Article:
Rosenau recommended carrying some granola or a bottled nutrition shake in case you get hungry. Also, consider having a bite beforehand.

Spend Less Time Waiting

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Simple steps like going to a restaurant outside peak lunch and dinner times can make dining out less stressful. And research has found that stress can trigger abdominal pain and flare-ups in inflammatory bowel diseases such as Crohn's. It's best to avoid it if you can!

See if your friends or family could meet for a late lunch or early dinner. You'll probably have more control over how long you wait and spend in the restaurant. You might also consider asking for a table near the bathroom because flares can make your need to go unpredictable.

Be Mindful, Try To Relax, and Enjoy Your Meal

As mentioned, managing stress is critical to managing Crohn's. Being as relaxed and stress-free as possible helps you better digest your food. (So will chewing your food well).

Having a positive attitude about eating is an excellent way to begin. So is practicing mindful eating. Mindful eating is eating while being in a state of non-judgmental awareness, shifting one's attention to the food and mind-body connection.

The American Heart Association offers the following tips for mindful eating:

  • Ponder: Before you eat, ask yourself how hungry you are.
  • Appraise: When your food is in front of you, take a moment to appreciate how it looks and smells.
  • Slow: Slow way down and put your fork down between bites. Really chew your food and taste it.
  • Savor: Enjoy your food. How does the texture feel in your mouth? What are all the complex flavors you can taste? Take a moment to savor the satisfaction of each bite.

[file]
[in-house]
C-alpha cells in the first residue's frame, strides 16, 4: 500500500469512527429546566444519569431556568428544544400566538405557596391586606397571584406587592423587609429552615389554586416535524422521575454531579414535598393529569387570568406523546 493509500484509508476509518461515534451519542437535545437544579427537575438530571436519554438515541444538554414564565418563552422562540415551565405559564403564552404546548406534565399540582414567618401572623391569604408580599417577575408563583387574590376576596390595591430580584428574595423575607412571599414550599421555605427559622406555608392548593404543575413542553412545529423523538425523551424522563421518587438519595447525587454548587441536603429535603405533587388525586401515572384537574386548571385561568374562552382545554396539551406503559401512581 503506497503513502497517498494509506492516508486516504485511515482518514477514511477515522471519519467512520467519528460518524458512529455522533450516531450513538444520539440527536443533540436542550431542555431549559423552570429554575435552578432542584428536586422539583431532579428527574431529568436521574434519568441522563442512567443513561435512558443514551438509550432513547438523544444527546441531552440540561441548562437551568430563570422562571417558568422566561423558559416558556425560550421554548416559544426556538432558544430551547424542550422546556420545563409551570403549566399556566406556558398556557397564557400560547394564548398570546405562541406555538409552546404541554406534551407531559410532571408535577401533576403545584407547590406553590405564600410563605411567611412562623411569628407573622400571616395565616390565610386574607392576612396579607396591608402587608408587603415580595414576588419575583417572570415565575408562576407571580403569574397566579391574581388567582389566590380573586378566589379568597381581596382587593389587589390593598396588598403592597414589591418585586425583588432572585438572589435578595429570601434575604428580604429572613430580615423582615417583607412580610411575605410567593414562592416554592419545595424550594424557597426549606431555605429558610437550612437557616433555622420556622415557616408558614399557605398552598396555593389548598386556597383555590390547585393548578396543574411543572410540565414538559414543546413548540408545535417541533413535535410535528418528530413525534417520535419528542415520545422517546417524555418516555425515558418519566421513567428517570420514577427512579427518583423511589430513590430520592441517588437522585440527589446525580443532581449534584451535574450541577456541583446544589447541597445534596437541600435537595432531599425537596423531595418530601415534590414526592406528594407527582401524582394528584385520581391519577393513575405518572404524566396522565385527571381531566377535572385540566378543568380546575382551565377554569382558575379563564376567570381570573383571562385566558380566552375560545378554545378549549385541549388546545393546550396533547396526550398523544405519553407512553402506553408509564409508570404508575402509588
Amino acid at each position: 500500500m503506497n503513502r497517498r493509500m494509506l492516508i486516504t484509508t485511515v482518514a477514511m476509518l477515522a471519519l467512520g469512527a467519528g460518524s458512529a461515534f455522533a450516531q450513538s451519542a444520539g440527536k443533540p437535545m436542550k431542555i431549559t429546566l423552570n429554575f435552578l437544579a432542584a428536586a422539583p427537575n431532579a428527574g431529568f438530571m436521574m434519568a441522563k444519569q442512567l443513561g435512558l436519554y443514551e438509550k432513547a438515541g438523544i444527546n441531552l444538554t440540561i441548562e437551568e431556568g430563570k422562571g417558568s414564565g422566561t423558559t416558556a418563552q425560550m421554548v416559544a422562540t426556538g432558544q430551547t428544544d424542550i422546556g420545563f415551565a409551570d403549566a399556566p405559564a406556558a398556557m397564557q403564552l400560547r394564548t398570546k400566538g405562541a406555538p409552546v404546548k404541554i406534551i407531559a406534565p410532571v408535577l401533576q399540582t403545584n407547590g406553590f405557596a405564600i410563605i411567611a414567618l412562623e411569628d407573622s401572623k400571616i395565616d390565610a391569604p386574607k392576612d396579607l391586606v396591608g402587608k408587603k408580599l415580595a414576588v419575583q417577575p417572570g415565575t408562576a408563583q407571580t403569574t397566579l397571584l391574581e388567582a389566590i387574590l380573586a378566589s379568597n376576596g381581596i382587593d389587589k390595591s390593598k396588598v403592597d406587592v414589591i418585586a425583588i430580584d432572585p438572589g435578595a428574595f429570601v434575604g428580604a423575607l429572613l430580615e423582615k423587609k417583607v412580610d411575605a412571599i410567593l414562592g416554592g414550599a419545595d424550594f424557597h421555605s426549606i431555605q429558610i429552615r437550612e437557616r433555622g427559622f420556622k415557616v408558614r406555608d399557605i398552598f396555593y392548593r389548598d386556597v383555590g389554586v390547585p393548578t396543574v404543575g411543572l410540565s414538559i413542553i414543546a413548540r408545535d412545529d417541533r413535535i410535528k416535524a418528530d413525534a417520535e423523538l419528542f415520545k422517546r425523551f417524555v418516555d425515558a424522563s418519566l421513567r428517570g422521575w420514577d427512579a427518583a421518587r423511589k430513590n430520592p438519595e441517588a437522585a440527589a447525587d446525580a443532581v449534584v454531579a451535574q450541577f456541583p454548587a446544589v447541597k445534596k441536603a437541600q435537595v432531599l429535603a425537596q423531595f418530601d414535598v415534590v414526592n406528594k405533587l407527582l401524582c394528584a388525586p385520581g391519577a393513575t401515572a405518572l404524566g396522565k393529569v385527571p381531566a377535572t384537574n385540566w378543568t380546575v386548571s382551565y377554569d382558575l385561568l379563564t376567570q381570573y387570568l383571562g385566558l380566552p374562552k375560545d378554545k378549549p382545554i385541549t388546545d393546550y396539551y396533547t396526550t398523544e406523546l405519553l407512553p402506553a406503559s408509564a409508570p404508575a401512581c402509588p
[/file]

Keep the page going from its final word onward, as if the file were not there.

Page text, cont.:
• Stop: Stop when you're full. You may avoid unnecessary calories and indigestion by noticing when you're full and stopping.

Be a Regular

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Finding restaurants with good food, reasonable prices, and a friendly atmosphere can be challenging. It can be an even taller order if you have dietary restrictions because of Crohn's disease. Once you find one that you enjoy and makes you comfortable, don't hesitate to suggest going back.

"Just finding the restaurant that works for you is a great strategy," Rosenau said.

Some restaurants might even show you their appreciation for being a regular by remembering your preferences or offering discounts and special dishes. And it's an excellent way to establish a relaxing routine you can enjoy with friends and family.

A Quick Review

Going out to eat when you have Crohn's or another inflammatory bowel disease can be challenging. That's because the chronic condition can cause flare-ups with uncomfortable symptoms such as abdominal pain or frequent running to the restroom.

Some strategies to make eating out easier include learning what foods to eat in remission and during a flare, checking out the menu before you go, going during a less busy time, and focusing on the experience.